Nature Notes


February 2006


Sea Eagles have been seen round Lismore at Point, Fiart, Laggan and possibly other places. Since their nests have been protected on Mull they have brought a great deal of revenue to that island and we can only assume the same would happen here.


Sadly Mink continue to be a big problem for ground nesting birds, waders etc but traps are set about the island and recently at Salen they have been catching them regularly. It is assumed that they cover the islandís coastline with one every 300 metres or so, but were a concerted effort made to trap them consistently, the wildlife may have more of a chance.


The recent good weather has brought out the Marsh Fritillary caterpillars (below) and they have been seen in abundance at Salen. The Marsh Fritillary was once widespread in Britain and Ireland but is thought to be declining at about 10% per decade with an identical decline in Europe. However, Argyll and the Argyll islands now hold some of the most significant populations in Europe several of which are on Lismore.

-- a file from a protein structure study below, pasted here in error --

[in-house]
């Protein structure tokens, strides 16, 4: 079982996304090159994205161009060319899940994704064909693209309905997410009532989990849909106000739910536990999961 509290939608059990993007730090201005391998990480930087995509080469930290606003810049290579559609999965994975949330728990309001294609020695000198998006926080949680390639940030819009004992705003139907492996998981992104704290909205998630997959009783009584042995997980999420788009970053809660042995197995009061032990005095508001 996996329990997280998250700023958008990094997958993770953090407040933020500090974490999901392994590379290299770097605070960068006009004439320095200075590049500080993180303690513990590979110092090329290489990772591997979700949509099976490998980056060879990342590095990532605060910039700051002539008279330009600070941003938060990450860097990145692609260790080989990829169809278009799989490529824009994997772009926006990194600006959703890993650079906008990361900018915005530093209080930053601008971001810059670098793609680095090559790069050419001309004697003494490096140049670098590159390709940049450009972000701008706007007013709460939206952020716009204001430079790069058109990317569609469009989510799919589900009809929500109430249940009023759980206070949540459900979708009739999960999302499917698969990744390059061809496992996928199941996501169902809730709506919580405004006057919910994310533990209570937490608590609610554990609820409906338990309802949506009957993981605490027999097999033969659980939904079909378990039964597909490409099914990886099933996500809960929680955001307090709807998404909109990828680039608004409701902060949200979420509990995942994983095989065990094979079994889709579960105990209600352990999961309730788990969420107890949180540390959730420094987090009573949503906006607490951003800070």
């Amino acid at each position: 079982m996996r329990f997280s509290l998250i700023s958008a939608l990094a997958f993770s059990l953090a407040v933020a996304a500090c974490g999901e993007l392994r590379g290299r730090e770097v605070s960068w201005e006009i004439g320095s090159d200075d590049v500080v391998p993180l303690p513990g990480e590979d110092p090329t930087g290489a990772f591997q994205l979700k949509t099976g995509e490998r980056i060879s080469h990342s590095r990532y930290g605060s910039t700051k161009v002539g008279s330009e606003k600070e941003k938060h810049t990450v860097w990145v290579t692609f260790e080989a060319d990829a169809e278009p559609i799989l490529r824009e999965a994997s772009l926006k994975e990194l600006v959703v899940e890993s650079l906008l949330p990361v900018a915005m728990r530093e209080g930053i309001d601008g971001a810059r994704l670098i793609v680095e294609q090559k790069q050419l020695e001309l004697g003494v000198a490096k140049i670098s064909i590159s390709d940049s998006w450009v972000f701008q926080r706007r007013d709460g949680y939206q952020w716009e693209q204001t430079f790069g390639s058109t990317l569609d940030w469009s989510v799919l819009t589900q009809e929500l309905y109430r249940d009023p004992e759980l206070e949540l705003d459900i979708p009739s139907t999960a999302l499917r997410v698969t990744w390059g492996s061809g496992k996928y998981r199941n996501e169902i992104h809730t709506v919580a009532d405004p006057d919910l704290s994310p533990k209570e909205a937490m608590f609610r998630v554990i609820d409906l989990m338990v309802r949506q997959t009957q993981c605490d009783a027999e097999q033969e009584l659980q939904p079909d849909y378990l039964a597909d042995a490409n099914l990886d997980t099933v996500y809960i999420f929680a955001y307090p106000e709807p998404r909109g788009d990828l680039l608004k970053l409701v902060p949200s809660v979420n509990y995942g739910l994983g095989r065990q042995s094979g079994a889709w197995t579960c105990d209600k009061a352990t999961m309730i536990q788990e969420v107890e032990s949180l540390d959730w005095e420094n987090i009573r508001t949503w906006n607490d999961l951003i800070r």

Listening to a lecture from Tom Prescott in Summer 2005 and seeing the caterpillars (right and below) in February 2006


The butterfly is on the wing from the end of May and the caterpillars live communally protected inside conspicuous webs on their sole food the Devils-bit Scabious. Because the butterfly is only found where its food is abundant, usually on damp grassland or open moor land, it is important that these sites are grazed ideally by cattle to retain and promote the scabious. With Argyll being one of the last places in Britain where the Marsh fritillary butterfly occurs, fostering their young is very important.

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